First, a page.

In the aftermath of her breakup with girlfriend Maxine (Rebecca Henderson), Shirin (Desiree Akhavan) finds herself struggling to find her place with her family, her friends, her sexuality and her career.
It seems that whenever writer, director and star of Appropriate Behaviour – Desiree Akhavan – is discussed, parallels between her and Lena Dunham must be drawn. It doesn’t help that Akhavan is currently starring in Dunham’s show Girls, or that both women’s debut features are seemingly about autobiographical voyages of self discovery in their 20s.
Desiree Akhavan has captured the existential crisis faced by many people in their mid to late 20s; the end of a defining relationship, career expectations far outweighing reality, and the idea that we cannot truly be ourselves with those closest to us. Akhavan’s performance never feels self-pitying, however; Shirin seems to be on a voyage of discovery, perhaps unbeknownst to herself, and although she has some truly emotionally wallowing lines – ‘I’m going to lie here and forget how it felt to be loved’ being a standout she is the type of woman to get up and keep trying.
The story of Shirin’s relationship and its subsequent end is told through flashbacks as our heroine tries to deal with it. What becomes clear is that Shirin feels as though she does not fit in anywhere; by being bisexual she is a not gay enough to be gay, by not telling her parents about her girlfriend she is a bad gay, by not slavishly holding onto the traditions from her Iranian heritage, she is a bad immigrant.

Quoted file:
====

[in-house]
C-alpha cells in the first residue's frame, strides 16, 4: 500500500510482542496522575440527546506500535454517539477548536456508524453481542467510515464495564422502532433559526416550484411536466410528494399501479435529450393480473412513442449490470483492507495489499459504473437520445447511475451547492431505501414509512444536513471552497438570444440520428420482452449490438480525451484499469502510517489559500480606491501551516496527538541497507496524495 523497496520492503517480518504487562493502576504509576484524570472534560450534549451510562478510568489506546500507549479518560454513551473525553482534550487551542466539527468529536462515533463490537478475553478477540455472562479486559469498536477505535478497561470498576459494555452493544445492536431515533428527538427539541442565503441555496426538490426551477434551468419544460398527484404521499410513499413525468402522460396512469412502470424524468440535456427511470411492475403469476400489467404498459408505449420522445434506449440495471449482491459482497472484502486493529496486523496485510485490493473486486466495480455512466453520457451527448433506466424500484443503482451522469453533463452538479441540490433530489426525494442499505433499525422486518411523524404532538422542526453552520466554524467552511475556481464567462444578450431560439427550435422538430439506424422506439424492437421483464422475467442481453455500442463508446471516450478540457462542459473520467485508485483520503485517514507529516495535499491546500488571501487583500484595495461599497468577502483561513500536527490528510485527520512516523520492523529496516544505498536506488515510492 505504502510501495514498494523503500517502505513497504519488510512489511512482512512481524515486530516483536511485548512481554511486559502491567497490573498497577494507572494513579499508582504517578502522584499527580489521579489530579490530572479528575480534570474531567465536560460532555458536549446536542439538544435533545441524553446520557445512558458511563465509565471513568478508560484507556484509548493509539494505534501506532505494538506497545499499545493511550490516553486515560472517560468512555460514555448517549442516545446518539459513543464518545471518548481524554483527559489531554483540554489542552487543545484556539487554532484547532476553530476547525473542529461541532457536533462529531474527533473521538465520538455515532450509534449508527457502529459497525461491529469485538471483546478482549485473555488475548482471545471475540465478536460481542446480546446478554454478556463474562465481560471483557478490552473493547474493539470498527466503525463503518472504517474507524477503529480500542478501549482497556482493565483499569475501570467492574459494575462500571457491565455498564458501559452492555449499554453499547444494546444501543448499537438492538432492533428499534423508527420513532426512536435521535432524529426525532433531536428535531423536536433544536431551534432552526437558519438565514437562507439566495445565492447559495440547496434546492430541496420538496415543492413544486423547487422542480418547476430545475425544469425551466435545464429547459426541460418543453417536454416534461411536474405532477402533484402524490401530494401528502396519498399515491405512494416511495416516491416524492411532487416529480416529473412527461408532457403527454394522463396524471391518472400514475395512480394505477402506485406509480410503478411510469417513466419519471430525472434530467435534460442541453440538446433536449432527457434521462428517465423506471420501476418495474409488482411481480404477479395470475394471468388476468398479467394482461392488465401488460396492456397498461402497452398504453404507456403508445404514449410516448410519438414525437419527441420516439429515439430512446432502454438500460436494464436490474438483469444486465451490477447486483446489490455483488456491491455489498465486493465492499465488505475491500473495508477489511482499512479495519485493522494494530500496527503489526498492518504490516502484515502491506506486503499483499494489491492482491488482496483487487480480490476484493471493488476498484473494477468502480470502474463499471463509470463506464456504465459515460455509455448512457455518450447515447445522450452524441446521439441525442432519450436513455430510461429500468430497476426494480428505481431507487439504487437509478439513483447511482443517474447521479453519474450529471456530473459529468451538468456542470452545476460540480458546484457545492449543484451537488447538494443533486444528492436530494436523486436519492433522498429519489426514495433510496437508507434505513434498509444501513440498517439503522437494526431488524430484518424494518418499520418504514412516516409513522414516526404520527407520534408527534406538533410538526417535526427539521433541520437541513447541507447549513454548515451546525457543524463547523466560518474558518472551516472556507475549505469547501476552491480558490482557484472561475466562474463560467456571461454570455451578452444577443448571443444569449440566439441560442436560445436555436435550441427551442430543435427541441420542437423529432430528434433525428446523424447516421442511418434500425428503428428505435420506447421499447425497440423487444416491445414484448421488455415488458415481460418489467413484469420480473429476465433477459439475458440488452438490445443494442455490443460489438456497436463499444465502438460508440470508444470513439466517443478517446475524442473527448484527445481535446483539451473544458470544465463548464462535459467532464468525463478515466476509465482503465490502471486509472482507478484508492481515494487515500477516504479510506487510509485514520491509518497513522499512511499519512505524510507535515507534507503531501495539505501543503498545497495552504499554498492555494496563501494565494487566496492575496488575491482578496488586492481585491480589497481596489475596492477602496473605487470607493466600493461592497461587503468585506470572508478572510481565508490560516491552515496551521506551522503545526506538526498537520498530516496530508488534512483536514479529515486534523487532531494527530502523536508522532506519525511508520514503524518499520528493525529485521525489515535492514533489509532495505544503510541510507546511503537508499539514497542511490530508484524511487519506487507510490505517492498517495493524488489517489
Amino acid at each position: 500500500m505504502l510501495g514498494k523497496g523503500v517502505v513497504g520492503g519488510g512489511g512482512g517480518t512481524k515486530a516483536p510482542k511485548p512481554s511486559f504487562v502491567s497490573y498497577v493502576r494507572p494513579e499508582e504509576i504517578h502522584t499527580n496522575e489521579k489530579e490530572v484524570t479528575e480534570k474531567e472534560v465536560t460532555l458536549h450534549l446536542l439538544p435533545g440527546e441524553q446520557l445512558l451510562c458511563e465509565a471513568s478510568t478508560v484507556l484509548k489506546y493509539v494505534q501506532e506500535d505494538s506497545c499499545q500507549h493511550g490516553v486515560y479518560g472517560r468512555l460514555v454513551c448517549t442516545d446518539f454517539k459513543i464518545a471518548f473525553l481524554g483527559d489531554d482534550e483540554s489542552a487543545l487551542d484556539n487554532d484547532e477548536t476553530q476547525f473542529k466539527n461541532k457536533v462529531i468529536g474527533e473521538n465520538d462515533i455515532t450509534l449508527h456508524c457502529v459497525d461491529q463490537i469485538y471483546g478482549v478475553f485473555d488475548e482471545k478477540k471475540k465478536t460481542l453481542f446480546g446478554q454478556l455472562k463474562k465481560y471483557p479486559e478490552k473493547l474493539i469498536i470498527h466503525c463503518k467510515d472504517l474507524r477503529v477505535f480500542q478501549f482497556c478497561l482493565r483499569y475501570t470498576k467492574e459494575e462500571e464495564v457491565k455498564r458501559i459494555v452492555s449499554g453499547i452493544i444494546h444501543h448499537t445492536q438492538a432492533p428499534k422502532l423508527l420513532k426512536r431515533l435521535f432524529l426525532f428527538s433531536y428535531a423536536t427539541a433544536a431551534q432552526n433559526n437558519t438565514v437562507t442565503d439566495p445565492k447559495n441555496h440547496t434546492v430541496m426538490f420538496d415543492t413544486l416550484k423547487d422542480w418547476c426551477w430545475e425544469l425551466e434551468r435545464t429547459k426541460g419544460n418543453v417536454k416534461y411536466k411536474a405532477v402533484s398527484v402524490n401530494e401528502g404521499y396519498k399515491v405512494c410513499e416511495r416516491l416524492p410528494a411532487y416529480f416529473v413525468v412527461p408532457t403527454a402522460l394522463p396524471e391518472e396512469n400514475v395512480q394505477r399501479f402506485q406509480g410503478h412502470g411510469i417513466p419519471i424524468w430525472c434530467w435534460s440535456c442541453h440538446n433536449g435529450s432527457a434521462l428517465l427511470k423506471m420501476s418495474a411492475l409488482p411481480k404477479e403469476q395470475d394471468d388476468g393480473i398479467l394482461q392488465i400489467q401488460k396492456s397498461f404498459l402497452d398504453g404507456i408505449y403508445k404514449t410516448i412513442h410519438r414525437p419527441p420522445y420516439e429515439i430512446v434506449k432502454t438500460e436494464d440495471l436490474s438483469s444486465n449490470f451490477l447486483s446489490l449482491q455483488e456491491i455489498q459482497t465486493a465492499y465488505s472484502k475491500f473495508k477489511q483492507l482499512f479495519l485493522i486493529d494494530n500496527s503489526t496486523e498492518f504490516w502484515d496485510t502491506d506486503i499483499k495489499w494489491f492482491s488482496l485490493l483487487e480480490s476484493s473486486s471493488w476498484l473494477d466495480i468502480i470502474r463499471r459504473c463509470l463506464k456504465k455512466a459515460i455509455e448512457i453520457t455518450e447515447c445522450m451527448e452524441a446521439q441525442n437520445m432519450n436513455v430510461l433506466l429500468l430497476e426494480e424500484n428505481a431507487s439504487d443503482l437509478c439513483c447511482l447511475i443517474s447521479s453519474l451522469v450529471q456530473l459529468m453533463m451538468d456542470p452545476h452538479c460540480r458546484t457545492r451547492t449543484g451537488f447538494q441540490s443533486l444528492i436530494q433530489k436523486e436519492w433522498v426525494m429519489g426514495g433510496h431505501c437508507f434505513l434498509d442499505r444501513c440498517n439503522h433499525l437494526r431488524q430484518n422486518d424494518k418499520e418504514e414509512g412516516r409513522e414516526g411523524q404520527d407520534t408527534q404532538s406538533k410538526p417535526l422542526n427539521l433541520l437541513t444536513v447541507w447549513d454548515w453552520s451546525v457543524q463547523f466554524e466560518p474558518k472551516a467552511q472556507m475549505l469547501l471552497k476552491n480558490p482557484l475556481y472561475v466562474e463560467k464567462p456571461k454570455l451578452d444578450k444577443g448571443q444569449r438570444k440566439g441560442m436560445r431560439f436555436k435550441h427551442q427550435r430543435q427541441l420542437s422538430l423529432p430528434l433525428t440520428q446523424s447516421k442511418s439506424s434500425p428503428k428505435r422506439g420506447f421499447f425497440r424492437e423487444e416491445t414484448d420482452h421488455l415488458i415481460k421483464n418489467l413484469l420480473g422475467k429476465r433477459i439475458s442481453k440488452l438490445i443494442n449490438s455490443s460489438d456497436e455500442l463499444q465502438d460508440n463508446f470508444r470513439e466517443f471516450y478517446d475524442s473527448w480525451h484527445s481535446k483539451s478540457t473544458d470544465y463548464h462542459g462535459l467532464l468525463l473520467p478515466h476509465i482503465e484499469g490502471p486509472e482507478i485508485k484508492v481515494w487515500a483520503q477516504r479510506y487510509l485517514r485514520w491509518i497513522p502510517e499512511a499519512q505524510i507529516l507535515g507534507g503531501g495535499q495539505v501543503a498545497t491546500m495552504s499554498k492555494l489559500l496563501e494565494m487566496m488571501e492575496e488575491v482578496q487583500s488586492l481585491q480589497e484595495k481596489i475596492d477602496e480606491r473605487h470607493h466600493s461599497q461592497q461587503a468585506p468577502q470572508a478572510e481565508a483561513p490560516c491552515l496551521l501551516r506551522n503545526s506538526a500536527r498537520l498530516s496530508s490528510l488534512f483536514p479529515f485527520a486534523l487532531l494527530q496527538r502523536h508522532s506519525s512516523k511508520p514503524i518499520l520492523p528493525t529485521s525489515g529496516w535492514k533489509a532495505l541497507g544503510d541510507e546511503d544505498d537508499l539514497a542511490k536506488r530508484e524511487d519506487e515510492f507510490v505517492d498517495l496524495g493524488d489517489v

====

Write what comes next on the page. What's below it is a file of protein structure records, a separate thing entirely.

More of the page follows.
Appropriate Behaviour is by no means the first film to examine the existential crisis of a loved, supported and educated woman drifting through the streets of New York City, but it is perhaps the first to deal with the idea that this disaffection has a root cause, and is not symptomatic of a generation imbued with little motivation. As well as this, Appropriate Behaviour feels as though it is an incredibly personal story, and one that could only have been created by Akhavan, influenced by her experiences in life.
In all, Appropriate Behaviour could well be seen to be another deadpan comedy examining the problems of the educated and privileged. While it is this, however, it is also a look into the life of a woman who could easily fit in anywhere, but finds herself on the fringes of everything due to the pressure she puts on herself to conform. Appropriate Behaviour may not feel incredibly new, but it is an honest and moving look into the life of a woman who thought she had everything figured out. Akhavan is a talent to watch out for.